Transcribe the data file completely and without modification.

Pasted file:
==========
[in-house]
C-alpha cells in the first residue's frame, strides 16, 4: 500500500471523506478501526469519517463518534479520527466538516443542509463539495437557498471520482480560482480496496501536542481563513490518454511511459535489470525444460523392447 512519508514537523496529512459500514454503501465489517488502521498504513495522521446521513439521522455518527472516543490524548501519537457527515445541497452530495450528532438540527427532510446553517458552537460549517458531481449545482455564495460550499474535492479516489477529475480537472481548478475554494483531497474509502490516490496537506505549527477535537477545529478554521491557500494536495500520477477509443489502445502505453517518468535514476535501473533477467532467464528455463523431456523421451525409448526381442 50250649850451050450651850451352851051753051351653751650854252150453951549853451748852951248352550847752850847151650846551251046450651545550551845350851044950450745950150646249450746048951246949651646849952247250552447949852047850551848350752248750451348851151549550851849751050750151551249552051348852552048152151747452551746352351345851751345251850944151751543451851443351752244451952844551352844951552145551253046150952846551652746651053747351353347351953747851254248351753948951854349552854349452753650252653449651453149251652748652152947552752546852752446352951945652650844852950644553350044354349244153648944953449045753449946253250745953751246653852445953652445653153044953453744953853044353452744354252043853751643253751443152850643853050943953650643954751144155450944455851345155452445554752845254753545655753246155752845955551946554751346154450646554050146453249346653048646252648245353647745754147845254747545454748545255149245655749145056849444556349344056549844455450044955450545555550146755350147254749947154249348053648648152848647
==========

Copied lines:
[in-house]
C-alpha cells in the first residue's frame, strides 16, 4: 500500500471523506478501526469519517463518534479520527466538516443542509463539495437557498471520482480560482480496496501536542481563513490518454511511459535489470525444460523392447 512519508514537523496529512459500514454503501465489517488502521498504513495522521446521513439521522455518527472516543490524548501519537457527515445541497452530495450528532438540527427532510446553517458552537460549517458531481449545482455564495460550499474535492479516489477529475480537472481548478475554494483531497474509502490516490496537506505549527477535537477545529478554521491557500494536495500520477477509443489502445502505453517518468535514476535501473533477467532467464528455463523431456523421451525409448526381442 50250649850451050450651850451352851051753051351653751650854252150453951549853451748852951248352550847752850847151650846551251046450651545550551845350851044950450745950150646249450746048951246949651646849952247250552447949852047850551848350752248750451348851151549550851849751050750151551249552051348852552048152151747452551746352351345851751345251850944151751543451851443351752244451952844551352844951552145551253046150952846551652746651053747351353347351953747851254248351753948951854349552854349452753650252653449651453149251652748652152947552752546852752446352951945652650844852950644553350044354349244153648944953449045753449946253250745953751246653852445953652445653153044953453744953853044353452744354252043853751643253751443152850643853050943953650643954751144155450944455851345155452445554752845254753545655753246155752845955551946554751346154450646554050146453249346653048646252648245353647745754147845254747545454748545255149245655749145056849444556349344056549844455450044955450545555550146755350147254749947154249348053648648152848647